Jim Rembach:   Alright, here we go Fast Leader legion, it’s time for the Hump Day Hoedown. Okay, Jeff, the Hump Day Hoedown is the part of our show where you give us good insights fast. I’m going to ask you several questions and your job is to give us robust yet rapid responses are going to help us move onward and upward faster. Jeff McManus, are you ready to hoedown? 

 

Jeff McManus:    I’m ready to hoedown. 

 

Jim Rembach:   Alright. What do you think is holding you back from being an even better leader today?

 

Jeff McManus:    Mental barriers.

 

Jim Rembach:   What is the best leadership advice you have ever received?

 

Jeff McManus:    Take an inventory, work your inventory. 

 

Jim Rembach:   What is one of your secrets that you believe contributes to your success? 

 

Jeff McManus:    Investing in others.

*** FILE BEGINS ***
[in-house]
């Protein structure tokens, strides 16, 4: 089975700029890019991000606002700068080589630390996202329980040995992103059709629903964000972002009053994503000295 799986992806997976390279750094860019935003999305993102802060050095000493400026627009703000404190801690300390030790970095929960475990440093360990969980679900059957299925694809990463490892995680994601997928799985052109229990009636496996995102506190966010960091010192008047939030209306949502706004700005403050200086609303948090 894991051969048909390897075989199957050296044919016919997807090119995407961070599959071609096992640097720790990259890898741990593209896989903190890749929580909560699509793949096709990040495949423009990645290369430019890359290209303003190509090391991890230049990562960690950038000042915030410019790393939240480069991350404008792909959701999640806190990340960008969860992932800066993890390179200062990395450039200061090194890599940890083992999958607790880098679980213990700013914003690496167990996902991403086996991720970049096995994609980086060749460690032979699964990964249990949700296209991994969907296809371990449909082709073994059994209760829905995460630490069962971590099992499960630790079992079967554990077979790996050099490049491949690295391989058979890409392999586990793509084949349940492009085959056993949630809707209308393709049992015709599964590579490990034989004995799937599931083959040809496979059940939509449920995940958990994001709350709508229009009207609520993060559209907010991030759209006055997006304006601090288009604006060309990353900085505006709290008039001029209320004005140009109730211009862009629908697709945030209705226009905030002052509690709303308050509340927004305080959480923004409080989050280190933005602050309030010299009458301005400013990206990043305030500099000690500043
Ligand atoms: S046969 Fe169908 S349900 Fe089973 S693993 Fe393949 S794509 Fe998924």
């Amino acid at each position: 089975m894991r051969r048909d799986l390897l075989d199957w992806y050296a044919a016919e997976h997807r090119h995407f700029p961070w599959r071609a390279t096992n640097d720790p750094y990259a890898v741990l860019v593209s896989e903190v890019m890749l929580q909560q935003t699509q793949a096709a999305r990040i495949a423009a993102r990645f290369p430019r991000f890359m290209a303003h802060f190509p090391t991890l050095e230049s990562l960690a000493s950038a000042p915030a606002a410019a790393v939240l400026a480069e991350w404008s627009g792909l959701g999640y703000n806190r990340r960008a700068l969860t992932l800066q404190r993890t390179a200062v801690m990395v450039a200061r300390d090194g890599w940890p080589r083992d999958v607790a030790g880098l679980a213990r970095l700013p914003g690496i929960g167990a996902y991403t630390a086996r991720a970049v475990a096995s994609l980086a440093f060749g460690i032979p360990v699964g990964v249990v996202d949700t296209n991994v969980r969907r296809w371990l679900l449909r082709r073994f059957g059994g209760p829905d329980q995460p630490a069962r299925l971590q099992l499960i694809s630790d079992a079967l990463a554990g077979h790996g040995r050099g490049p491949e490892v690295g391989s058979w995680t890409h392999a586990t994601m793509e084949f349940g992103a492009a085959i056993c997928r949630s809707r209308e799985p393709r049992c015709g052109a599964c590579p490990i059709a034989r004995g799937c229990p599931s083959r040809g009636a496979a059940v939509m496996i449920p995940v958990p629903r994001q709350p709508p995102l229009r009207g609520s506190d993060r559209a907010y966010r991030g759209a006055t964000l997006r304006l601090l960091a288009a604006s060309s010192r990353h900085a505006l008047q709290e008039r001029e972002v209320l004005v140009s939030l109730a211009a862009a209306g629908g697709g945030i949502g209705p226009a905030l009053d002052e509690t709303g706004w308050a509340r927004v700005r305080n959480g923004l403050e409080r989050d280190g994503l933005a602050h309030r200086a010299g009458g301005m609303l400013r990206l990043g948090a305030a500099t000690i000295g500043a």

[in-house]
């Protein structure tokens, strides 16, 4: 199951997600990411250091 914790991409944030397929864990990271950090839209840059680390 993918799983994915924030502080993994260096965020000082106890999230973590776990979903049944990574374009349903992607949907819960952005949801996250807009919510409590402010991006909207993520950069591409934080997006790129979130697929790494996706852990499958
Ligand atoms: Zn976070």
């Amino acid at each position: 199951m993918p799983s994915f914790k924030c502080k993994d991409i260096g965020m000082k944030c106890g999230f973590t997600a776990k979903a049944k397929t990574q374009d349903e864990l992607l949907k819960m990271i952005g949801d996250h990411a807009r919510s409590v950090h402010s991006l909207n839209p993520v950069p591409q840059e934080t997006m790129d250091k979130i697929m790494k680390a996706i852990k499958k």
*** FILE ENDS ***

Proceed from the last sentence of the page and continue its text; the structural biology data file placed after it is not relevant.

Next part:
Jim Rembach:   What do you feel is one of your best tools that helps you lead in business or life? 

 

Jeff McManus:    Reading books. 


Jim Rembach:   What would be one book, and it could be from any genre, that you’d recommend to our listeners and of course we’ll put a link to Growing Weeders into Leaders, on your show notes page as well. 

 

Jeff McManus:    Becoming a Person of Influence, John Maxwell. Okay, Fast Leader Legion you can find links to that and other bonus information from today’s show by going to fastleader.net/JeffMcManus. 

 

Jim Rembach:   Okay Jeff, this is my last Hump Day Hoedown question: Imagine you were given the opportunity to go back to the age of 25 and you’ve been given the opportunity to take the knowledge and skills that you have now back with you but you can’t take everything back you can only choose one. So, what skill or piece of knowledge would you take back with you and why?